Commentary Critical and Explanatory
on the Whole Bible
Ge 32:1, 2.
1. angels of God met him--It is not said whether this angelic
manifestation was made in a vision by day, or a dream by night. There
is an evident allusion, however, to the appearance upon the ladder
and this occurring to Jacob on his return to Canaan, was an encouraging
pledge of the continued presence and protection of God
2. Mahanaim--"two hosts," or "camps." The place was situated
between mount Gilead and the Jabbok, near the banks of that brook.
3. Jacob sent messengers before him to Esau--that is, "had sent."
It was a prudent precaution to ascertain the present temper of Esau, as
the road, on approaching the eastern confines of Canaan, lay near the
wild district where his brother was now established.
land of Seir--a highland country on the east and south of the Dead
Sea, inhabited by the Horites, who were dispossessed by Esau or his
When and in what circumstances he had emigrated thither, whether the
separation arose out of the undutiful conduct and idolatrous habits of
his wives, which had made them unwelcome in the tent of his parents, or
whether his roving disposition had sought a country from his love of
adventure and the chase, he was living in a state of power and
affluence, and this settlement on the outer borders of Canaan, though
made of his own free will, was overruled by Providence to pave the way
for Jacob's return to the promised land.
4. Thus shall ye speak unto my lord Esau--The purport of the
message was that, after a residence of twenty years in Mesopotamia, he
was now returning to his native land, that he did not need any thing,
for he had abundance of pastoral wealth, but that he could not pass
without notifying his arrival to his brother and paying the homage of
his respectful obeisance. Acts of civility tend to disarm opposition
and soften hatred
Thy servant Jacob--He had been made lord over his brethren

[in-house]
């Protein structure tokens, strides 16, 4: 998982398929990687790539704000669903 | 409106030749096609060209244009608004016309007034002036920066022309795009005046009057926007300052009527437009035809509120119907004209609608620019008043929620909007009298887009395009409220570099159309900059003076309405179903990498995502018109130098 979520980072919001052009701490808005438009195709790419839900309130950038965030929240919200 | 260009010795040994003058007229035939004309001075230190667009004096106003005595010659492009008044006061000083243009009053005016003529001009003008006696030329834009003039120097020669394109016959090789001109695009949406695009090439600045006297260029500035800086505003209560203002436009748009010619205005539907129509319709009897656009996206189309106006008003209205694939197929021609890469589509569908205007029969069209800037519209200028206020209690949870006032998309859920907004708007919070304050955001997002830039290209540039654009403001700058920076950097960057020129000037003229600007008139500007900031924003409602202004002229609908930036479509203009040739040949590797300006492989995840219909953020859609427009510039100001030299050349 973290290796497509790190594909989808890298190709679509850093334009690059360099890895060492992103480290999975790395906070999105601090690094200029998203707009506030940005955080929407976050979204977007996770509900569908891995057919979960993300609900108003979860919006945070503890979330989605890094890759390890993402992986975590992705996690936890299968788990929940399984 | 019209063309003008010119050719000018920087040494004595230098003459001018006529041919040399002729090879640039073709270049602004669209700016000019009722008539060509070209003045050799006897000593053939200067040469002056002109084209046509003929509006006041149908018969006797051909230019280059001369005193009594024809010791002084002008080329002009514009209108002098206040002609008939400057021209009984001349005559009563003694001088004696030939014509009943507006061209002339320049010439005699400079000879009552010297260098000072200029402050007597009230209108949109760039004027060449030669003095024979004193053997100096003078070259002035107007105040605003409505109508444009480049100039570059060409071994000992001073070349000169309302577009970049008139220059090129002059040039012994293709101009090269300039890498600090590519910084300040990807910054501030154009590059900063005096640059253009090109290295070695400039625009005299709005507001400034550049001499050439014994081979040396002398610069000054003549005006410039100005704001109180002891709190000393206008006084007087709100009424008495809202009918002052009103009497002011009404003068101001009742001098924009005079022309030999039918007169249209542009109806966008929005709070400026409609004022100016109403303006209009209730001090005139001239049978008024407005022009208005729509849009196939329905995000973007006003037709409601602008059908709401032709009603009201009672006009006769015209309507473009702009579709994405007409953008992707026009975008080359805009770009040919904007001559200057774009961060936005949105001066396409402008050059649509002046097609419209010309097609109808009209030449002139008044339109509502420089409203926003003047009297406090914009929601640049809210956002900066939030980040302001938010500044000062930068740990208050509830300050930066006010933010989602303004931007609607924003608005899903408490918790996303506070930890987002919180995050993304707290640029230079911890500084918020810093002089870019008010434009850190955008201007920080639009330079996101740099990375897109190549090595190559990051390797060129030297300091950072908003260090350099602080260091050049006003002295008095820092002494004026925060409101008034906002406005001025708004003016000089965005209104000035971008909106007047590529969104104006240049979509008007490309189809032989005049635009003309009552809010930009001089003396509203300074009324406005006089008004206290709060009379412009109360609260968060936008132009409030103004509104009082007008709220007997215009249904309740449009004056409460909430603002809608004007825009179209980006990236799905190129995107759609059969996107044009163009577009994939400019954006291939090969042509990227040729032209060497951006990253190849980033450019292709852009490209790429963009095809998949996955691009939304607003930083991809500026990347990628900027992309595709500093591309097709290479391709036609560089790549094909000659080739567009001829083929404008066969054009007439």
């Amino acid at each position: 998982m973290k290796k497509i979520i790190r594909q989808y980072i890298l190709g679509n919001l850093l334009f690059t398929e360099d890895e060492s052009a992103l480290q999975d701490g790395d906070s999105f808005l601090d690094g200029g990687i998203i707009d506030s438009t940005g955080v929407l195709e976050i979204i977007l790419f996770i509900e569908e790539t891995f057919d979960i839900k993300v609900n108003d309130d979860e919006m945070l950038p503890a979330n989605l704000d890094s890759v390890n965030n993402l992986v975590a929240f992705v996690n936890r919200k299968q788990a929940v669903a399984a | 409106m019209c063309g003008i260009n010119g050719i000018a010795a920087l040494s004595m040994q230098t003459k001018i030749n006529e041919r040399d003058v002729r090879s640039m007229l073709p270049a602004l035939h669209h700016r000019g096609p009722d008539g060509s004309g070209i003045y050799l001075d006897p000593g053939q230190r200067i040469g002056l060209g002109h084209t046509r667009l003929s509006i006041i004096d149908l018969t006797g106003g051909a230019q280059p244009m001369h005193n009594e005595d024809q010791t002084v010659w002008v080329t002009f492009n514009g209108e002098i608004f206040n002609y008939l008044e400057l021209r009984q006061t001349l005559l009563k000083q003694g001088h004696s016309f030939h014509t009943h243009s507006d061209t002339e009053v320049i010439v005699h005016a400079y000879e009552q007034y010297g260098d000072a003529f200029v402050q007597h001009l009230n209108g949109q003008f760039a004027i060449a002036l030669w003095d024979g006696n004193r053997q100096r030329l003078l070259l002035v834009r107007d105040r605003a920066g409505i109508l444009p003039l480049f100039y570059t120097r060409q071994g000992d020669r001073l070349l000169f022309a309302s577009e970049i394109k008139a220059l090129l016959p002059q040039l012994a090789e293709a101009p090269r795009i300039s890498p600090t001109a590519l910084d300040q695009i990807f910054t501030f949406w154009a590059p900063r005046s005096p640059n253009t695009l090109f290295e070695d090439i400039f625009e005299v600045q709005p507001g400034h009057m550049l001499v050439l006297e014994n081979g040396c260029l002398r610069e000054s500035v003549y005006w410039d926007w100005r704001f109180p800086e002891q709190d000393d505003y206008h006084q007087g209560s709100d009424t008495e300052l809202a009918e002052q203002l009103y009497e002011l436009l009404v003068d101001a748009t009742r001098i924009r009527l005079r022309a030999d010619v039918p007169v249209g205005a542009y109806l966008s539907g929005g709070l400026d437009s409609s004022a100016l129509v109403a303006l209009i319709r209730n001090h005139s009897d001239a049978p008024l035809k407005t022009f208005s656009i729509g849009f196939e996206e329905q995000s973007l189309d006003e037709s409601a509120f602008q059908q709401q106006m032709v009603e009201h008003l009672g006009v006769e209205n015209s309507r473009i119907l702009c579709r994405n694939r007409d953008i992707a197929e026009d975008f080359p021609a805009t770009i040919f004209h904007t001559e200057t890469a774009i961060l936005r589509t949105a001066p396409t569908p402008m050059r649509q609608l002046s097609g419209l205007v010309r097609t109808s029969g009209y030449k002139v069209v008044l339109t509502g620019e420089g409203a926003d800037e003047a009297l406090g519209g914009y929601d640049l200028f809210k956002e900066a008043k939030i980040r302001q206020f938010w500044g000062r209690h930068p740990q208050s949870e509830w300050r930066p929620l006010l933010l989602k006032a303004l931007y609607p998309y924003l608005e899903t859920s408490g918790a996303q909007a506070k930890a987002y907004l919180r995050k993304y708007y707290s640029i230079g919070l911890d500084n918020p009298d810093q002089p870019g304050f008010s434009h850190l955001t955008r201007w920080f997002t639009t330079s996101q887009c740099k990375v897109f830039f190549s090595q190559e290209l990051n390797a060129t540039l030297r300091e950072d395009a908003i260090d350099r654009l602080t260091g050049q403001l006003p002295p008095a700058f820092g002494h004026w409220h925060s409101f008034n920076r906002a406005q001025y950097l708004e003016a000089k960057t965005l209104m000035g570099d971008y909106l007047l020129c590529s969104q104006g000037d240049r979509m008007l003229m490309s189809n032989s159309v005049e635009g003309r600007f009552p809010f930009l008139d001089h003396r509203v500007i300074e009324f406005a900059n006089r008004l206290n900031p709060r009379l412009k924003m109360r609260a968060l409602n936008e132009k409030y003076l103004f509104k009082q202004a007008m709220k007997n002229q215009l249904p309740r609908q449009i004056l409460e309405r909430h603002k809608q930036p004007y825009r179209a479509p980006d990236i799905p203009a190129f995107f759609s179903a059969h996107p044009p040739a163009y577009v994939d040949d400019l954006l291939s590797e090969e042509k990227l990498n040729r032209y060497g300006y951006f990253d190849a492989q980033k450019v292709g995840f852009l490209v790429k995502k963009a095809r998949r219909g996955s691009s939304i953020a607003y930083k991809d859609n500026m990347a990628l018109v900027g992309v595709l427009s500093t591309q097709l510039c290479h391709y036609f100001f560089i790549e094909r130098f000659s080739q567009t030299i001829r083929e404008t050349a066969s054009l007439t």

But it is probable he thought this referred to a spiritual superiority;
or if to temporal, that it was to be realized only to his posterity. At
all events, leaving it to God to fulfil that purpose, he deemed it
prudent to assume the most kind and respectful bearing.
6. The messengers returned to Jacob--Their report left Jacob in
painful uncertainty as to what was his brother's views and feelings.
Esau's studied reserve gave him reason to dread the worst. Jacob was
naturally timid; but his conscience told him that there was much ground
for apprehension, and his distress was all the more aggravated that he
had to provide for the safety of a large and helpless family.
9-12. Jacob said, O God of my father Abraham--In this great
emergency, he had recourse to prayer. This is the first recorded
example of prayer in the Bible. It is short, earnest, and bearing
directly on the occasion. The appeal is made to God, as standing in a
covenant relation to his family, just as we ought to put our hopes of
acceptance with God in Christ. It pleads the special promise made to
him of a safe return; and after a most humble and affecting confession
of unworthiness, it breathes an earnest desire for deliverance from the
impending danger. It was the prayer of a kind husband, an affectionate
father, a firm believer in the promises.
13-23. took . . . a present for Esau--Jacob combined
active exertions with earnest prayer; and this teaches us that we must
not depend upon the aid and interposition of God in such a way as to
supersede the exercise of prudence and foresight. Superiors are always
approached with presents, and the respect expressed is estimated by the
quality and amount of the gift. The present of Jacob consisted of five
hundred fifty head of cattle, of different kinds, such as would be most
prized by Esau. It was a most magnificent present, skilfully arranged
and proportioned. The milch camels alone were of immense value; for the
she camels form the principal part of Arab wealth; their milk is a
chief article of diet; and in many other respects they are of the
16. every drove by themselves--There was great prudence in this